Razer teamed up with Chinese technology giant Tencent in order to take mobile gaming beyond Android-powered hardware it started releasing in 2017, the company announced Thursday.
Tencent confirmed the collaboration in a brief statement, with the duo jointly revealing their partnership will be focused on three core areas: hardware, software, and services. In other words, Tencent will be optimizing its games for Razer handsets without exception moving forward. Besides pure performance gains, this could also entail native support of the Chroma lights found on the back of the Razer Phone 2 or the THX Spatial Audio tech. Finally, Tencent agreed to jointly look at opportunities pertaining to potential synergies of Razer services and its games, with the primary goal of that effort being identification of new monetization avenues.
Tencent's Android games are already optimized for Razer's mobile devices to a large degree, with the Chinese firm being on the relatively short list of developers who are currently fully the unique 120Hz screen found on both generations of Razer-branded handsets. The higher refresh rate is a massive advantage in gaming as it allows more frames to be displayed in any given period; consequently making on-screen action smoother and less tiring on the eyes, assuming the games in question support such high refresh rates and the smartphones running them can actually bring them so high to begin with.
The announcement of Razer's new mobile gaming partnership comes shortly after reports from the Far East claimed the Razer Phone 3 has been greenlit following some deliberations, citing sources close to Taiwanese mobile component suppliers. The first two generations of the Razer Phone were hardly a hit but they did manage to make quite a few waves in the industry, consequently bringing the company's branding and its new portable gaming initiative in front of many eyes, much more than the limited scope of its target audience would have initially suggested or been expected to deliver.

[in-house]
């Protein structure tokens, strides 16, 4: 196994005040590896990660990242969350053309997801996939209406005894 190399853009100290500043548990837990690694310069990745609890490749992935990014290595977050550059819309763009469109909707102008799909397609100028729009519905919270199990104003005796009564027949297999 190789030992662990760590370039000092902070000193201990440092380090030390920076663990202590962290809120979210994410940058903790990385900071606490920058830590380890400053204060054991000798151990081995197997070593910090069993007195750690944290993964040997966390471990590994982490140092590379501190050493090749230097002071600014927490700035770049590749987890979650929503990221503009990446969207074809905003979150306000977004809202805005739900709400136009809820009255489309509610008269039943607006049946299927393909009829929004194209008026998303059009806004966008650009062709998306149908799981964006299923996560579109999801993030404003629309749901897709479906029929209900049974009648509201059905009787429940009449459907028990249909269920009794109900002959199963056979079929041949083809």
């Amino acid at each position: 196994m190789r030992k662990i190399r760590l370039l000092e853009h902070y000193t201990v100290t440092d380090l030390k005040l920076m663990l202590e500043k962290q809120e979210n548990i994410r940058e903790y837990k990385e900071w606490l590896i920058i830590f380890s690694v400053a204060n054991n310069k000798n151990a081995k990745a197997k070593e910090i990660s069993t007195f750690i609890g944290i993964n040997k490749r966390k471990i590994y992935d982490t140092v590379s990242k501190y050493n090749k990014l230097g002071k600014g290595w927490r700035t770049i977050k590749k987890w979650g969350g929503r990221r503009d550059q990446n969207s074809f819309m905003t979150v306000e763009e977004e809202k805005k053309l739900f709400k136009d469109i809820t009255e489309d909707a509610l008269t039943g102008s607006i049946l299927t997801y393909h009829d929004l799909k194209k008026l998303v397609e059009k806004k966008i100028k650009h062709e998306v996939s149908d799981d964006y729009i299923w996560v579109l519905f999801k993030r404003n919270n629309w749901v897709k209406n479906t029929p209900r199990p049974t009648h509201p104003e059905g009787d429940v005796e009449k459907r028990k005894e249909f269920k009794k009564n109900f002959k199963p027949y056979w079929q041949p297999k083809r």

Ultimately, even as Razer is said to have mulled over the potential of releasing the Razer Phone and whether the entire affair was even worth it since mid-February, it now opted not to discontinue the project and bank on the old adage of the third time being the charm, according to the same source.
Even if just a fraction of that report is accurate, the reality would paint a startlingly different picture to how Razer presented the current state of its mobile gaming efforts as they pertain to the newly announced Tencent partnership.
Tencent itself has a stake in everything from Snapchat to Fortnite and PUBG, and is also suspected to be somehow related to a gaming platform Snap Inc. is expected to launch next month. At the same time, one of its main studios is just wrapping up work on a full-featured Call of Duty game for Android smartphones and tablets, so if anyone's going to help Razer make mobile gaming relevant in the West, it's the Shenzen-based entertainment conglomerate.
Mobile gaming may yet reach the next level Razer is talking about in the near future as the likes of ASUS, Vivo, OPPO, Honor, and Huawei are all now working on game-oriented handsets, whereas even Nintendo's reportedly reconsidering its previous decision not to design an Android smartphone.